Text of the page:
"There seems to be a consensus of Opinion amongst the critics that these two last Nocturnes of Chopin's are lacking in spontaneity, and reflect to a certain extent the ravages that illness had made upon his constitution."
That century-old "consensus," taken from the pages of G.C. Ashton Jonson's 1905 Handbook to Chopin's Works, ("For the use of Concert-Goers, Pianists, and Pianola Players"), has unfairly tagged one of Chopin's greatest works, argues pianist and Brevard Music Center Dean Bruce Murray.
"I find the early dissing of this piece hard to fathom, except that it is more subtle and elusive than almost any other Chopin nocturne," argues Murray. "Perhaps it was too far out front of Chopin's early biographers. On the other hand, the authors of the Chopin entry in the definitive New Grove Dictionary of Music and Musicians call Op. 62 'the pinnacle of Chopin's achievement in the genre....the inspired simplicity of utterance.' The second of the two Nocturnes seems to be known better than the first, and I can attest that it is played fairly regularly by advanced students. But the B Major Nocturne remains strangely underplayed and almost unknown. Though it did appear on Van Cliburn's best-selling 1961 album My Favorite Chopin, on which it was surely the most obscure piece.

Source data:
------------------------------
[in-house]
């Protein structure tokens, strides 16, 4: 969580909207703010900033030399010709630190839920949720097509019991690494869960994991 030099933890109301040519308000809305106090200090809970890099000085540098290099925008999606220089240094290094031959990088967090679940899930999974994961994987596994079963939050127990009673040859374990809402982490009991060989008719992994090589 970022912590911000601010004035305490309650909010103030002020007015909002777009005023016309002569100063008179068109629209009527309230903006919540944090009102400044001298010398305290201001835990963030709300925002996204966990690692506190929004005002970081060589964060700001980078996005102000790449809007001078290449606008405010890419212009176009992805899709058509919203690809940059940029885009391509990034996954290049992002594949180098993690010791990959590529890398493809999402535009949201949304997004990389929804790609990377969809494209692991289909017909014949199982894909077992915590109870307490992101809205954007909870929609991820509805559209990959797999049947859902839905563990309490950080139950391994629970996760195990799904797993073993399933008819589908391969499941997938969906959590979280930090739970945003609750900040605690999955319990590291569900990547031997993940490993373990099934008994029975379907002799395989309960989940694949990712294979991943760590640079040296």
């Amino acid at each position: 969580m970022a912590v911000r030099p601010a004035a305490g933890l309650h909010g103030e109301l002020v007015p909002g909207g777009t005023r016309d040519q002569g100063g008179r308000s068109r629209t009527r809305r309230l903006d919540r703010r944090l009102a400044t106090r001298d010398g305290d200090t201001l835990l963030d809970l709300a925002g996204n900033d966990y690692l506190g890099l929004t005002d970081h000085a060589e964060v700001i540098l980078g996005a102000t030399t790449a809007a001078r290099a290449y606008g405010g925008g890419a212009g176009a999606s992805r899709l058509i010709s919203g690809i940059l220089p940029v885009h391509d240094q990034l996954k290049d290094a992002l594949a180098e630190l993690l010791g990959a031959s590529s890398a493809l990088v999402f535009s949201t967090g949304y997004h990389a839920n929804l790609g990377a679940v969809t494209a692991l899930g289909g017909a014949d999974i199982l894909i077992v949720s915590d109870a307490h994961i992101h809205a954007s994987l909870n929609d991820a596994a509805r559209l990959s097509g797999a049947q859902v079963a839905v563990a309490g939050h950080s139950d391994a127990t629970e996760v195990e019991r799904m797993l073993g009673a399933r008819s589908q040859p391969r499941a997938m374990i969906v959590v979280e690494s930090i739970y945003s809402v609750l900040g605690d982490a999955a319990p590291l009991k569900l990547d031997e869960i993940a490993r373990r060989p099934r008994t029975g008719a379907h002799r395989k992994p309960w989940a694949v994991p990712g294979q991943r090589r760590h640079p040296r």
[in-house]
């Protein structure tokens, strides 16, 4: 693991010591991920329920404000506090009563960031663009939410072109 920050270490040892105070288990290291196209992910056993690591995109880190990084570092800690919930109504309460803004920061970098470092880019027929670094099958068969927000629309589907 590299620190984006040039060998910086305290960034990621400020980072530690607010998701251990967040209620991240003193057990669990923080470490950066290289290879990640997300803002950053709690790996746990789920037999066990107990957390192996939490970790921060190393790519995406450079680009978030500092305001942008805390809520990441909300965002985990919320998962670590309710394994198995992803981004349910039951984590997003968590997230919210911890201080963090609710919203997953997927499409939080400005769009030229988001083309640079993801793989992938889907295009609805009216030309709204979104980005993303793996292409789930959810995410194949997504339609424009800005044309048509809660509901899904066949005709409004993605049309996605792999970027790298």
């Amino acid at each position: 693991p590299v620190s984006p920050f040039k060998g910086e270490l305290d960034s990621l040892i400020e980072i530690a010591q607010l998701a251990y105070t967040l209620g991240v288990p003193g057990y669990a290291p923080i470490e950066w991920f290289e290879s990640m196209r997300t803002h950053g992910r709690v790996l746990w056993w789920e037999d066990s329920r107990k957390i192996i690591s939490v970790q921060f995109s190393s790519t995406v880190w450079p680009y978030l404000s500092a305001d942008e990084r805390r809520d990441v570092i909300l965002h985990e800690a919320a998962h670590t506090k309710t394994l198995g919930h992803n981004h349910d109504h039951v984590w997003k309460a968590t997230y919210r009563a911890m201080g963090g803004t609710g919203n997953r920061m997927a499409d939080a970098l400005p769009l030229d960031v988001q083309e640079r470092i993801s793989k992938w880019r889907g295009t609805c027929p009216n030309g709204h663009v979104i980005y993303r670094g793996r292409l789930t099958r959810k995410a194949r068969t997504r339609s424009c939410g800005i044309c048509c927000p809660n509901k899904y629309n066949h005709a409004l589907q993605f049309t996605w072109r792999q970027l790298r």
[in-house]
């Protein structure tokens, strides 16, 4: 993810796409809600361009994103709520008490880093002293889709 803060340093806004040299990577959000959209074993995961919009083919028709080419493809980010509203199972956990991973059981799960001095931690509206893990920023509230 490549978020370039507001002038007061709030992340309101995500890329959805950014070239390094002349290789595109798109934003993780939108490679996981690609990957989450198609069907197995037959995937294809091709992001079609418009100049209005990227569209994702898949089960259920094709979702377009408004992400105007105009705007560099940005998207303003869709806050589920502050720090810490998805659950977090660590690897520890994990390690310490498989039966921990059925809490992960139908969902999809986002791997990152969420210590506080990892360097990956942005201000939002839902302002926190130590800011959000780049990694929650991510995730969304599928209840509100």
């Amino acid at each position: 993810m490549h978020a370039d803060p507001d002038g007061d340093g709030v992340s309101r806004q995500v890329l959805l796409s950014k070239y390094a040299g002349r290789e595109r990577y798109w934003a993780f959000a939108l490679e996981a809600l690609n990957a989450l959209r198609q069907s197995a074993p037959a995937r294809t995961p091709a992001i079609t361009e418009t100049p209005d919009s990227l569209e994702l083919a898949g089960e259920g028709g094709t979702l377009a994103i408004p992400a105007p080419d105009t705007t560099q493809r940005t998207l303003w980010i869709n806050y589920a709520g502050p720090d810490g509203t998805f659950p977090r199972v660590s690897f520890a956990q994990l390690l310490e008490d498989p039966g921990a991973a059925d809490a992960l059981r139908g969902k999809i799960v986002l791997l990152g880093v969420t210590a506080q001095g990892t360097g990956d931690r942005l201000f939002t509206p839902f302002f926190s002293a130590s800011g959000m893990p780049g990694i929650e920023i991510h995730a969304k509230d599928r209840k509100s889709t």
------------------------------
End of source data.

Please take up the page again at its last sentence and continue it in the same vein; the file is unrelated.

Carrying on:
"For me, the piece is just a melody with accompaniment, a format recalling the earliest nocturnes of Op. 9 but now deployed with the most refined phrase structure imaginable--it could not have happened earlier in Chopin's career. The melody itself seems to bear some spiritual connection to the 'Polish' melody of the gorgeous E major Etude, Op. 10, No. 3, as well as the Polish Christmas song quoted in the B minor Scherzo. For Chopin, did 'Polish melody' mean 'a lot of sharps?' I don't know." - Frank Dominguez